Canada 150: Herb Gray 1931-2014


Bronze bust of Herb Gray by sculptor Christopher Rees in Windsor, Ontario.

Bronze bust of Herb Gray by sculptor Christopher Rees in Windsor, Ontario.

Canada’s first Jewish federal cabinet minister

The Right Honourable Herb Gray had a distinguished political career that included being Canada’s longest continuously serving member of Parliament and the first Jew to serve as a federal cabinet minister. He held many cabinet positions under prime ministers Pierre Trudeau, John Turner and Jean Chrétien, rising to the position of deputy prime minister in Chrétien’s cabinet from 1997 until 2002.

Herbert Eser Gray, the son of Fannie and Harry Gray, was born May 25, 1931 in Windsor, Ontario. He received his elementary and high school education in Windsor and went on to earn his bachelor of commerce degree from McGill University in Montreal and his law degree from Osgoode Hall Law School in Toronto.

A member of the Liberal Party of Canada, Gray was first elected to Parliament in 1962 from the Windsor-area riding of Essex West. He was re-elected in Essex West in the federal elections of 1963 and 1965. The riding was abolished and absorbed by three other Windsor ridings under redistribution for the 1968 election, and Gray was elected in one of them, Windsor West. He subsequently won re-election in Windsor West in the elections of 1972, 1974, 1979, 1980, 1984, 1988, 1993, 1997 and 2000.

In addition to serving in such cabinet positions as minister of national revenue, minister of consumer and corporate affairs, minister of industry, Government house leader, solicitor general, and deputy prime minister, Gray also served as Opposition house leader from 1984 to 1990 and as interim Opposition leader in the House of Commons for most of 1990 between the resignation of John Turner as Liberal Party leader and the election of the new party leader, Jean Chrétien, to the Commons.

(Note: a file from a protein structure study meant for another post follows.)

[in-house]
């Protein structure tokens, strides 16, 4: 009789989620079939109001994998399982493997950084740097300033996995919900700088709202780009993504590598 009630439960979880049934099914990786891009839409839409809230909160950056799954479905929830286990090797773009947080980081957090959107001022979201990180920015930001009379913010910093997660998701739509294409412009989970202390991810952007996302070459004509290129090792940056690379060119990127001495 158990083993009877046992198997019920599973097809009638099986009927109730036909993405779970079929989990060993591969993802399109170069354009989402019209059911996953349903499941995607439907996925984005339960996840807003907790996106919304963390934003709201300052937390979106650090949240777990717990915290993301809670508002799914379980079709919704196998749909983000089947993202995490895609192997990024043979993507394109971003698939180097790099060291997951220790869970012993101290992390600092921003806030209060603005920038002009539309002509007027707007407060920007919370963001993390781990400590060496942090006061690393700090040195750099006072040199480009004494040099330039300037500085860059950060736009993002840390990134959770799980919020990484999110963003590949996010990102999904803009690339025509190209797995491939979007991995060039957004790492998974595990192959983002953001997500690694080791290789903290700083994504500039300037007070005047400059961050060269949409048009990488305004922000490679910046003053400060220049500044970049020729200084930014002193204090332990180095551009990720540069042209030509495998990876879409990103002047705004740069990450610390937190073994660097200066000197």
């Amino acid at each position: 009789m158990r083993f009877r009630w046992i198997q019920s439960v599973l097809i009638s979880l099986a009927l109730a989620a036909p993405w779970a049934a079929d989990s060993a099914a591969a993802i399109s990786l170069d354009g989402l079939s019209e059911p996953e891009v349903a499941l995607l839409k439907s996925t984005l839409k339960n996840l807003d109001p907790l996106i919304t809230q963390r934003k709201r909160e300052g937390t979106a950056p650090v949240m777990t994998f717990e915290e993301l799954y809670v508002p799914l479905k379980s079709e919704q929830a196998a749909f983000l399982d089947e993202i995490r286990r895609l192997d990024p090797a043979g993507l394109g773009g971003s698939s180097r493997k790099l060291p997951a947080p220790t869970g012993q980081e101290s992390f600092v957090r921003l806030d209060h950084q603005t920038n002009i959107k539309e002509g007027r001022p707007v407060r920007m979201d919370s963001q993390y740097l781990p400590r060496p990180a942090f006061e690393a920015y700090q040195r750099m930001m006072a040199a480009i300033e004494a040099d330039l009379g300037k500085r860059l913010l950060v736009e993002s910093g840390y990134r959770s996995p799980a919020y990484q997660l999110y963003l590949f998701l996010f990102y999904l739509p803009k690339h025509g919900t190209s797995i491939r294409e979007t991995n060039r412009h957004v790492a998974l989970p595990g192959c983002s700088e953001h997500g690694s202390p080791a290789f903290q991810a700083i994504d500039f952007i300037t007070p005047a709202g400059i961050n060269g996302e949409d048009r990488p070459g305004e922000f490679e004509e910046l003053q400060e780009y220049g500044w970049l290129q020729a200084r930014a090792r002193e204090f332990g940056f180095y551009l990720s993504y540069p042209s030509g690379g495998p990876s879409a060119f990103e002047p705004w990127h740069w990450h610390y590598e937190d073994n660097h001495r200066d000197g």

Gray resigned from Parliament on January 14, 2002 to become the Canadian chair of the International Joint Commission, a binational organization established by Canada and the United States to deal with trans-border issues pertaining to water and air rights. He also served as chancellor of Carleton University beginning in 2008.

On the occasion of his retirement from Parliament, governor general Adrienne Clarkson granted Gray the title “The Right Honourable” in recognition of his distinguished contributions to government and political life. In Canada, the title is generally reserved for current and former prime ministers, governors general and chief justices of the Supreme Court. Gray is one of only nine Canadians who did not serve in any of those positions to be granted the title.

Among Gray’s many other honours were honorary degrees from the University of Windsor, Assumption University in Windsor, Catholic Uni-versity of Lublin in Poland, McGill University in Montreal, and the University of Ottawa.

Gray was married to Sharon Sholzberg. They had two children, Jonathan and Elizabeth, and nine grandchildren.

Throughout 2017, in celebration of Canada’s sesquicentennial, the Ottawa Jewish Bulletin is publishing a series of profiles spotlighting the contributions of historically important Jewish Canadians to our country. Previously in the series:

Ezekiel Hart, 1767-1843

Samuel Bronfman, 1889-1971


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